New national coordinator for permanent diaconate

3 October 2018
Deacon Wilfred Limjap from the Diocese of Parramatta. Image: Diocese of Parramatta.

 

The Australian bishops have appointed a new national coordinator for the fastest-growing vocation in the Church in Australia.

Adelaide’s Deacon Tim Grauel was recently appointed as national coordinator of the permanent diaconate for the Bishops Office for Clergy Life and Ministry.

The appointment was ratified in August by Australian Catholic Bishops Conference president Archbishop Mark Coleridge and Bishop Greg O’Kelly, the apostolic administrator of the Archdiocese of Adelaide.

Deacon Tim Grauel. Image: Supplied.

Fr Greg Bourke, executive secretary of the Bishops Commission for Church Ministry and director of its Office for Clergy Life and Ministry, said Australia had experienced a significant increase in the number of deacons.

“Deacons were in great numbers up until around the year 1000 and after then it declined gradually. There’s differences of opinions on the reasons for this; however, since Vatican II, the diaconate has been revived and seen significant increases in vocations,” he said.

St Stephen, the first martyr of the Church, and St Francis of Assisi, who lived 800 years ago, are two well-known deacons in the very rich history of the diaconate, Fr Bourke said.

“The diaconate is at its best when the ministry is at the interface of the Church and the world, for example prison chaplaincy, emergency chaplains, police chaplains, and proclaiming and preaching the Gospel,” he said.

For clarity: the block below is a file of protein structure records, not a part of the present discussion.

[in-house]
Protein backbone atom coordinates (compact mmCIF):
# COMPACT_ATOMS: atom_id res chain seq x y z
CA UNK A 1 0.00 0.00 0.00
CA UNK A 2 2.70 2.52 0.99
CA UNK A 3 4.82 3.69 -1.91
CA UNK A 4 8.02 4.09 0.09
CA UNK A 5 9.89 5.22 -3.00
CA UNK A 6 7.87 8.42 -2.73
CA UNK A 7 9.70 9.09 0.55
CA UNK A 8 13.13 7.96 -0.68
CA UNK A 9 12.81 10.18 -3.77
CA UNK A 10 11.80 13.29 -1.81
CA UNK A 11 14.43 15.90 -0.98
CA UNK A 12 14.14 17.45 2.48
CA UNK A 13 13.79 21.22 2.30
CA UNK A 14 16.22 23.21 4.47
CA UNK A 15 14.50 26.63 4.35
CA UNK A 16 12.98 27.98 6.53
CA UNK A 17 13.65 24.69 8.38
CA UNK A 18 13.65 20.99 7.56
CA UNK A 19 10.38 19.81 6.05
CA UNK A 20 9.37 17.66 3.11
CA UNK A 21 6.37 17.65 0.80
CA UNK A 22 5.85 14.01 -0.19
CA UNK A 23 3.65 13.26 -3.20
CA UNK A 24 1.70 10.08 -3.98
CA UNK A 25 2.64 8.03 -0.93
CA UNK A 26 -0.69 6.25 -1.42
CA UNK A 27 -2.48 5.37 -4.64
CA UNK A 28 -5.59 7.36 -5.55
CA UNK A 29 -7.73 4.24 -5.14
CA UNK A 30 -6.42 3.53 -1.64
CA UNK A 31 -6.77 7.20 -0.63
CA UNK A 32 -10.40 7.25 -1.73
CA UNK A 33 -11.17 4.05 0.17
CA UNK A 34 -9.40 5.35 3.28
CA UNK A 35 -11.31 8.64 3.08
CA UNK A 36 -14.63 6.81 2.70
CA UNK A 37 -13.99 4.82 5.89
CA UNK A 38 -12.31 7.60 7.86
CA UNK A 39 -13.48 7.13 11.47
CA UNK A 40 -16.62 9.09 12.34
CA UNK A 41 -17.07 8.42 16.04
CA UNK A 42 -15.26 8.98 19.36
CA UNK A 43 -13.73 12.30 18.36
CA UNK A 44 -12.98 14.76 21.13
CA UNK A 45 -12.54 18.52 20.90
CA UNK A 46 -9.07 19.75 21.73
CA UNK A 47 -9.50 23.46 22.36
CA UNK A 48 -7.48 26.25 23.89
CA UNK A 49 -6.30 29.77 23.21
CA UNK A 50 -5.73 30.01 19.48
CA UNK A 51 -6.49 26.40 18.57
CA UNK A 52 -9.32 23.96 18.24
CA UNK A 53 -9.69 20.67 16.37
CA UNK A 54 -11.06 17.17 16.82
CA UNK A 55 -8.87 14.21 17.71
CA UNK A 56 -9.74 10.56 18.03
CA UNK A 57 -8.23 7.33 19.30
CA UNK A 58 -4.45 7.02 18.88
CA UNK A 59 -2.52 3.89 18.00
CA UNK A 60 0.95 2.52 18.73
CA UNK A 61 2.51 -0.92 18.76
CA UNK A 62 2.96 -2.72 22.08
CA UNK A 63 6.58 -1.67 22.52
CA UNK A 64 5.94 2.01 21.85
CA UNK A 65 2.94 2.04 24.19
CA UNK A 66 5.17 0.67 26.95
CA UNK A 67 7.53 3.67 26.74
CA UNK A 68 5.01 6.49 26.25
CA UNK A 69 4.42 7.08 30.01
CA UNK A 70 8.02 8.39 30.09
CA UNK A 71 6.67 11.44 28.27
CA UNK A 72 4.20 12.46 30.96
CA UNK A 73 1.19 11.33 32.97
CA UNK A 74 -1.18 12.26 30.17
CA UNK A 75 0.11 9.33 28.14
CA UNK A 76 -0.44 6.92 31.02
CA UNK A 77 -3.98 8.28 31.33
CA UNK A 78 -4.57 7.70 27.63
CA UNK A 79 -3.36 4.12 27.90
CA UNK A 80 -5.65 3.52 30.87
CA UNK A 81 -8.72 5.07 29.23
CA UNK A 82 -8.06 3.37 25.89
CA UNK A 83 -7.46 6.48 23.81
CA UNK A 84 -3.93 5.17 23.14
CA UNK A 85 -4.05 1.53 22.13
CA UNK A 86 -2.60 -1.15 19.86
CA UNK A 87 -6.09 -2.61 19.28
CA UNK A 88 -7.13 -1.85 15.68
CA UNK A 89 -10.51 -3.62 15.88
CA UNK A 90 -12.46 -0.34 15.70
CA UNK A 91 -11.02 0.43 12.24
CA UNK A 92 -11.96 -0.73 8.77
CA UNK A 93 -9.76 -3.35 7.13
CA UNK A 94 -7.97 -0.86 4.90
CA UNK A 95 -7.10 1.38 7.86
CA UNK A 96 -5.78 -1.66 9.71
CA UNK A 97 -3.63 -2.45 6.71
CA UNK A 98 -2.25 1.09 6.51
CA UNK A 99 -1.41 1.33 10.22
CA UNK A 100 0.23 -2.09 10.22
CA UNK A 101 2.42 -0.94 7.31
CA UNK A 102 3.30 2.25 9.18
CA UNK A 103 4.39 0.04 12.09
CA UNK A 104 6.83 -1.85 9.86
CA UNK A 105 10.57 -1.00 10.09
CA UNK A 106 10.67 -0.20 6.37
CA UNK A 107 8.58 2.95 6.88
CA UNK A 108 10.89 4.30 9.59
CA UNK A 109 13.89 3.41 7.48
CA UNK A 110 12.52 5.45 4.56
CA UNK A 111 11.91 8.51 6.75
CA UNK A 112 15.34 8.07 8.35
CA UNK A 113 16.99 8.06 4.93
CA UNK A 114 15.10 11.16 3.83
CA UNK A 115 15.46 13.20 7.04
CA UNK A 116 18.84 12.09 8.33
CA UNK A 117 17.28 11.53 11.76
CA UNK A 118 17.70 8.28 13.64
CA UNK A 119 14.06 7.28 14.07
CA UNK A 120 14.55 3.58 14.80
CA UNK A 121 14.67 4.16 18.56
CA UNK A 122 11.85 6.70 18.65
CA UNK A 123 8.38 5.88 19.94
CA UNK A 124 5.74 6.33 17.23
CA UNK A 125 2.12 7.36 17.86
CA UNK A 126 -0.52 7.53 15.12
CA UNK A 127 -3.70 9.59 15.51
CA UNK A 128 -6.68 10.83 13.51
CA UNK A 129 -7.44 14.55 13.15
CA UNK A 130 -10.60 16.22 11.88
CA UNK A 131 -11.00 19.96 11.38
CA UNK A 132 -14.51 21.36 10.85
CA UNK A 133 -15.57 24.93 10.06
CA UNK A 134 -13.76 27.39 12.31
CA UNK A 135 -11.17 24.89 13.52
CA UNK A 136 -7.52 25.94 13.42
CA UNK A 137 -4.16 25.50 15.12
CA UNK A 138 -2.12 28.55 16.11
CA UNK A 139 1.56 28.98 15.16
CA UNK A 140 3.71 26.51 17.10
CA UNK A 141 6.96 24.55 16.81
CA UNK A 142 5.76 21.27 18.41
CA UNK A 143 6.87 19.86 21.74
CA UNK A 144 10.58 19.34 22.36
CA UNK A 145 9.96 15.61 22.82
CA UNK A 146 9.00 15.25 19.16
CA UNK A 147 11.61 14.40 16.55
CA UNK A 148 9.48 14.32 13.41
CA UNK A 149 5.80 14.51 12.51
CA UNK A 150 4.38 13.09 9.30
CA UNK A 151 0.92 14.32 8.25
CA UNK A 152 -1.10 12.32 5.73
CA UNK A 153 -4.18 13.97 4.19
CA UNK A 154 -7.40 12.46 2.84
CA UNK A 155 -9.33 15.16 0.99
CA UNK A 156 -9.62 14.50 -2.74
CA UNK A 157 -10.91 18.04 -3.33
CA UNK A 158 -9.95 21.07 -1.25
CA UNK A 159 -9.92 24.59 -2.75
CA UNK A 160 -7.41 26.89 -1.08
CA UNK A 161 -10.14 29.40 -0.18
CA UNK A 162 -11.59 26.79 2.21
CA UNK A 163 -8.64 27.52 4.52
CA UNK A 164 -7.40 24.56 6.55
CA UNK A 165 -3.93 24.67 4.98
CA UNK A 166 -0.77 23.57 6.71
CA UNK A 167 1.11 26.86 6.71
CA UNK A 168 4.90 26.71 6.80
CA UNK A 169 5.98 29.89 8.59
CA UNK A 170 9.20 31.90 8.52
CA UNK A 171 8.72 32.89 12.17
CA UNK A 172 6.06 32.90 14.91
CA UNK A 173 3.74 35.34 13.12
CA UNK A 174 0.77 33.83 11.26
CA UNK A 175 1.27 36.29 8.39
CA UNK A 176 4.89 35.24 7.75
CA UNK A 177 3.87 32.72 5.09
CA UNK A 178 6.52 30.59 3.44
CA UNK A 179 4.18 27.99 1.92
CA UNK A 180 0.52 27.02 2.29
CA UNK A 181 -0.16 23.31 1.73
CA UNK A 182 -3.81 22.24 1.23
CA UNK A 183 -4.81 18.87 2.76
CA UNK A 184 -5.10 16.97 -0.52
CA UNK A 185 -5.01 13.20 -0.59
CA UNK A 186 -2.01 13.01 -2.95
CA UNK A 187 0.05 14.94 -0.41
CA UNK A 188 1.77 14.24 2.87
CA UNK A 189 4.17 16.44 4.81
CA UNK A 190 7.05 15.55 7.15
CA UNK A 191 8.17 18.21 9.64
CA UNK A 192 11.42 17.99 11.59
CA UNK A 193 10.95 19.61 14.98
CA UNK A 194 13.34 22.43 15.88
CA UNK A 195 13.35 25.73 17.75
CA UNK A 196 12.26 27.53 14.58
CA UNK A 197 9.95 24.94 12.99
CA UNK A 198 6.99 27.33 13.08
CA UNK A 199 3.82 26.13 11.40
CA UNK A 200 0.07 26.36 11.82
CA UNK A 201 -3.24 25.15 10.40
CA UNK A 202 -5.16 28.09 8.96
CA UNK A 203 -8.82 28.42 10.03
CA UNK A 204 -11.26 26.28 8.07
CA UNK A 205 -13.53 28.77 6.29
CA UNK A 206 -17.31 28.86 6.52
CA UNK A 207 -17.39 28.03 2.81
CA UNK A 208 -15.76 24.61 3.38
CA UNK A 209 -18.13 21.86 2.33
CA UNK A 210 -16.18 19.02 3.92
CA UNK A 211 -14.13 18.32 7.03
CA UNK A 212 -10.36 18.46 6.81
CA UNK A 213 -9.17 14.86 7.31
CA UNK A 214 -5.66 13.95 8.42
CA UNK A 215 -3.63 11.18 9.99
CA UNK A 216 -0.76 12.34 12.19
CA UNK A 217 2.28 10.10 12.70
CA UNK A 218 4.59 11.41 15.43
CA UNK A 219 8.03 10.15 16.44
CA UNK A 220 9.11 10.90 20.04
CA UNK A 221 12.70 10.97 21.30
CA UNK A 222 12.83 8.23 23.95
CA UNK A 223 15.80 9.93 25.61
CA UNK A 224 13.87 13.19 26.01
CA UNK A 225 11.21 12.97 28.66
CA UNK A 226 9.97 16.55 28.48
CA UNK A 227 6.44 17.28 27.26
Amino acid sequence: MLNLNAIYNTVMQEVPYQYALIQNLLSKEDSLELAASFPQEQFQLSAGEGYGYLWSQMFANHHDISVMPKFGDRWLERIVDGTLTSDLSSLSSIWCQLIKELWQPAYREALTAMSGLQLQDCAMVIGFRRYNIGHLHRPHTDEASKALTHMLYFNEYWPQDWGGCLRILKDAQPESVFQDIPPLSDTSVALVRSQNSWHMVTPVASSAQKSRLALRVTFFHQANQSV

“One quote often attributed to Saint Francis of Assisi that he said to his friars — ‘Preach well and preach effectively, and if you have to, use words — is still relevant today and supports the vision and purpose of the modern diaconate.”

Deacon Grauel, a former senior manager for a major aged care organisation in Adelaide, said he was excited about the new role and looking forward to the challenge of promoting the permanent diaconate and encouraging sound formation and ongoing formation.

“I’m a relatively new deacon and was ordained just under three years ago, but I have a background as a minister with the Uniting Church,” he said.

“I’ve embraced the challenge of being a deacon and see it as a bridge, both between the clergy and the laity, and between the Church and the world.

“There’s a move for deacons to be almost entrepreneurial in the Church by encouraging the Gospel to reach different places and to be creative in doing that.”

Deacon Grauel said Pope Francis was very supportive of the role of the diaconate.

“I think it’s not just in the name (Francis). The Pope often stresses that we need to be close to the lives of the people, not hidden in an office. He is supporting the mission of reaching out and that’s what the deacons are there for – to witness to a mission of charity,” he said.

The permanent diaconate was restored following the 1964 “Dogmatic Constitution on the Church” Lumen Gentium, and enacted in 1967 by Blessed Pope Paul VI in his motu proprio on the “Sacred Order of the Diaconate” Sacrum Diaconatus Ordinem.

The Australian bishops officially launched new norms and guidelines for the permanent diaconate during their plenary meeting in Sydney in May last year.

The guidelines can be downloaded from the Clergy Life and Ministry website at http://www.clergy.org.au/images/pdf/Norms_&_Guidelines.pdf.

With thanks to the ACBC.

 

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